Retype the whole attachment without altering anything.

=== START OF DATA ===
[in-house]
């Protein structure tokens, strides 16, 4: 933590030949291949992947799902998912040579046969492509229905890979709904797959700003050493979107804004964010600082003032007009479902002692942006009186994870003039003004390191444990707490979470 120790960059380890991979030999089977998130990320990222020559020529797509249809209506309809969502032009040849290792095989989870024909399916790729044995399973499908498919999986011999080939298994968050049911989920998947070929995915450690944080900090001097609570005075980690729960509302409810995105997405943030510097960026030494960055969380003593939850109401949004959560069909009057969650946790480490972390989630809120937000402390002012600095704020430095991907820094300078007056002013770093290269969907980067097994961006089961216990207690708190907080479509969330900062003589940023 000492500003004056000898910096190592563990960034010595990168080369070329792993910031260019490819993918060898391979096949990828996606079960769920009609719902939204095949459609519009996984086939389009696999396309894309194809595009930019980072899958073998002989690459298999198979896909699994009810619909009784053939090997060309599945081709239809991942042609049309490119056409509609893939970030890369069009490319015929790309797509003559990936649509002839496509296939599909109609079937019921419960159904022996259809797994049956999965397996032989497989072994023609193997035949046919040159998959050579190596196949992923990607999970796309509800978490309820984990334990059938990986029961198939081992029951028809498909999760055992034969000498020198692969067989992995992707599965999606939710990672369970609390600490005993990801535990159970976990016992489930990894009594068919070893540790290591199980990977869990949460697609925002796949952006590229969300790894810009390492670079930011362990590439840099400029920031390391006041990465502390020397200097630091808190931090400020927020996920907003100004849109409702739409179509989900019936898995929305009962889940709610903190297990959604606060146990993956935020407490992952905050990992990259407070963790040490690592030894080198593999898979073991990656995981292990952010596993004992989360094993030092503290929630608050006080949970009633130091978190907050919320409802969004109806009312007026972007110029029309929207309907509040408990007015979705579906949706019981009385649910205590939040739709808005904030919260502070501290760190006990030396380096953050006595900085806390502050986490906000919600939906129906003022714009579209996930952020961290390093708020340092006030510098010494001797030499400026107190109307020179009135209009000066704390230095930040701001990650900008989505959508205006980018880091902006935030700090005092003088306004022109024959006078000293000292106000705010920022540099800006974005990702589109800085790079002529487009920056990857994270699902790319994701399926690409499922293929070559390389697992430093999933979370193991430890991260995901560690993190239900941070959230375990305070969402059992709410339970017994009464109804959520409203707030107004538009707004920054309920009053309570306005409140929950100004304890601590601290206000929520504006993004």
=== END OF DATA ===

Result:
[in-house]
């Protein structure tokens, strides 16, 4: 933590030949291949992947799902998912040579046969492509229905890979709904797959700003050493979107804004964010600082003032007009479902002692942006009186994870003039003004390191444990707490979470 120790960059380890991979030999089977998130990320990222020559020529797509249809209506309809969502032009040849290792095989989870024909399916790729044995399973499908498919999986011999080939298994968050049911989920998947070929995915450690944080900090001097609570005075980690729960509302409810995105997405943030510097960026030494960055969380003593939850109401949004959560069909009057969650946790480490972390989630809120937000402390002012600095704020430095991907820094300078007056002013770093290269969907980067097994961006089961216990207690708190907080479509969330900062003589940023 000492500003004056000898910096190592563990960034010595990168080369070329792993910031260019490819993918060898391979096949990828996606079960769920009609719902939204095949459609519009996984086939389009696999396309894309194809595009930019980072899958073998002989690459298999198979896909699994009810619909009784053939090997060309599945081709239809991942042609049309490119056409509609893939970030890369069009490319015929790309797509003559990936649509002839496509296939599909109609079937019921419960159904022996259809797994049956999965397996032989497989072994023609193997035949046919040159998959050579190596196949992923990607999970796309509800978490309820984990334990059938990986029961198939081992029951028809498909999760055992034969000498020198692969067989992995992707599965999606939710990672369970609390600490005993990801535990159970976990016992489930990894009594068919070893540790290591199980990977869990949460697609925002796949952006590229969300790894810009390492670079930011362990590439840099400029920031390391006041990465502390020397200097630091808190931090400020927020996920907003100004849109409702739409179509989900019936898995929305009962889940709610903190297990959604606060146990993956935020407490992952905050990992990259407070963790040490690592030894080198593999898979073991990656995981292990952010596993004992989360094993030092503290929630608050006080949970009633130091978190907050919320409802969004109806009312007026972007110029029309929207309907509040408990007015979705579906949706019981009385649910205590939040739709808005904030919260502070501290760190006990030396380096953050006595900085806390502050986490906000919600939906129906003022714009579209996930952020961290390093708020340092006030510098010494001797030499400026107190109307020179009135209009000066704390230095930040701001990650900008989505959508205006980018880091902006935030700090005092003088306004022109024959006078000293000292106000705010920022540099800006974005990702589109800085790079002529487009920056990857994270699902790319994701399926690409499922293929070559390389697992430093999933979370193991430890991260995901560690993190239900941070959230375990305070969402059992709410339970017994009464109804959520409203707030107004538009707004920054309920009053309570306005409140929950100004304890601590601290206000929520504006993004």